By Sean Tubbs
Wednesday, March 30, 2011
An increase in air pollution as well as tighter regulations could soon lead to greater federal scrutiny of transportation projects overseen by the
Metropolitan Planning Organization
“Between those two things, we’re concerned that within the next two years we may find ourselves in non-attainment status,” said
, the executive director of the
Thomas Jefferson Planning District Commission
That would mean that any transportation plan approved by the MPO would have to demonstrate what steps would be taken to reduce pollution locally.
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The Charlottesville-Albemarle MPO is currently within approved guidelines whereas the MPOs that oversee planning Hampton Roads, Fredericksburg, Northern Virginia, and Richmond are all considered to be non-attaining.
“If [an] MPO area does not meet national standards for air quality, [the MPO] is required to make an analysis showing that their [transportation improvement program] will make air quality better,” said Dan Painter, a planner with
VDOT’s Culpeper District
The topic came up during the March meeting of the MPO Policy Board, the body which coordinates transportation planning in Charlottesville-Albemarle between state and local officials. A presentation was made to educate the board’s newer members on how transportation planning works in Virginia.
The Clean Air Act of 1977 requires that state goals to improve air quality be taken into account when deciding what transportation projects should move forward.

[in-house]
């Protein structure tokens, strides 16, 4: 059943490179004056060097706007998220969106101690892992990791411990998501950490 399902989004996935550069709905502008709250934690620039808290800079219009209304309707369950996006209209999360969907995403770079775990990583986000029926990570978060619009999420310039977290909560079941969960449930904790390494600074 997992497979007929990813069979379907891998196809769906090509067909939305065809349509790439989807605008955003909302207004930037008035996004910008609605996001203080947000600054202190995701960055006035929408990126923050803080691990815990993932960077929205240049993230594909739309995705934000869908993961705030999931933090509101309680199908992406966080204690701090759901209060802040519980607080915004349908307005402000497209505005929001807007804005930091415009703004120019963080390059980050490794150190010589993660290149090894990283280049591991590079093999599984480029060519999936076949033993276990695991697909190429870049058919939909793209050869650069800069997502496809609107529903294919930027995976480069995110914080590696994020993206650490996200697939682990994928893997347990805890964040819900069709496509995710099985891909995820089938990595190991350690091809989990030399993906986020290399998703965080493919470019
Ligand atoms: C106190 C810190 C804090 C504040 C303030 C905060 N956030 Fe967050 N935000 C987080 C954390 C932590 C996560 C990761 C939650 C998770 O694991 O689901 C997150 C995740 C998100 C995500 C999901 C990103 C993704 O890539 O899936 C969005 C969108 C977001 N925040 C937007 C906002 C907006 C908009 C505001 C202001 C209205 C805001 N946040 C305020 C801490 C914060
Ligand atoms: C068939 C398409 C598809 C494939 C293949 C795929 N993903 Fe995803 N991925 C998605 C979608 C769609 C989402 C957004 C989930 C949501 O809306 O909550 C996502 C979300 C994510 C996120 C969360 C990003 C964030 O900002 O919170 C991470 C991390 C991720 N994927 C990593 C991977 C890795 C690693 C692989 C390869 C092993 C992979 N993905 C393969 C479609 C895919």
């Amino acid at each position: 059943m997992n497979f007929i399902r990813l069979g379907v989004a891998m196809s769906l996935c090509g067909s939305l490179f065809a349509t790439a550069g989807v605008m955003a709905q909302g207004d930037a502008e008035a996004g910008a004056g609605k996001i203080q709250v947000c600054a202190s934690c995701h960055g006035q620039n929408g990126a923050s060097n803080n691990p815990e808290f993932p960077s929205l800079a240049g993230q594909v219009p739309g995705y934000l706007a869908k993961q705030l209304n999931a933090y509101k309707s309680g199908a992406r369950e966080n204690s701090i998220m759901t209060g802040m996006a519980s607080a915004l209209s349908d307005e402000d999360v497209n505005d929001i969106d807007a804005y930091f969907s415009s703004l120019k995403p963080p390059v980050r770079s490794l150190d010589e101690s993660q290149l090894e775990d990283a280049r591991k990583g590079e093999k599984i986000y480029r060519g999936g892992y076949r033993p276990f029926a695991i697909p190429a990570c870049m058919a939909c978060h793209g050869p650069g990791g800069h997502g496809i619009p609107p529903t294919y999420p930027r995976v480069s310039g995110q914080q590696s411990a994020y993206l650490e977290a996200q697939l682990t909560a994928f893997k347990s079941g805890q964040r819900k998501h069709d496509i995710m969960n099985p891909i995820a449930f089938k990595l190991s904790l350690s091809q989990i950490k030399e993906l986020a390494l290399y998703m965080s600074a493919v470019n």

“The state has to submit a plan to the U.S. Environmental Protection Agency each year which shows how areas that have healthy air maintain that healthy air, and how regions with unhealthy air will clean up their air,” said Morgan Butler, a staff attorney with the
Southern Environmental Law Center
The TJPDC’s Williams said over time, regulations are becoming tighter because the EPA is assuming vehicles are becoming more efficient.
If the Charlottesville-Albemarle MPO is designated as “non-attaining”, it would be eligible for additional money for congestion mitigation. However, that would come at a cost according to Williams.
“The air quality analysis is not easy to do and it also limits your choices because many of the types of projects we might want to do might actually increase air pollution,” Williams said. “Becoming a non-attainment area for the money is like going to prison just for the food.”
Williams said the planning process would become more arduous and expensive because a staff member would have to be qualified to conduct an air quality determination.
Butler said he did not think a change in status would be too hard for the community to handle.
“Knowing how proposed transportation projects would affect air quality is smart policy any time, but it becomes even more important if the air we’re breathing isn’t healthy,” Butler said.
Readings for ozone in the Charlottesville-Albemarle MPO come from a single source – a monitoring station located at
Albemarle High School
Williams said ozone detected at the station may not necessarily have been generated in this location.
“In reality, once it goes into the air, who knows where it goes?” Williams asked. “All we can do is reduce the amount we’re putting into the air and hope that the other reductions in other places reduce air quality enough so that we can have better air quality overall here in Charlottesville.”
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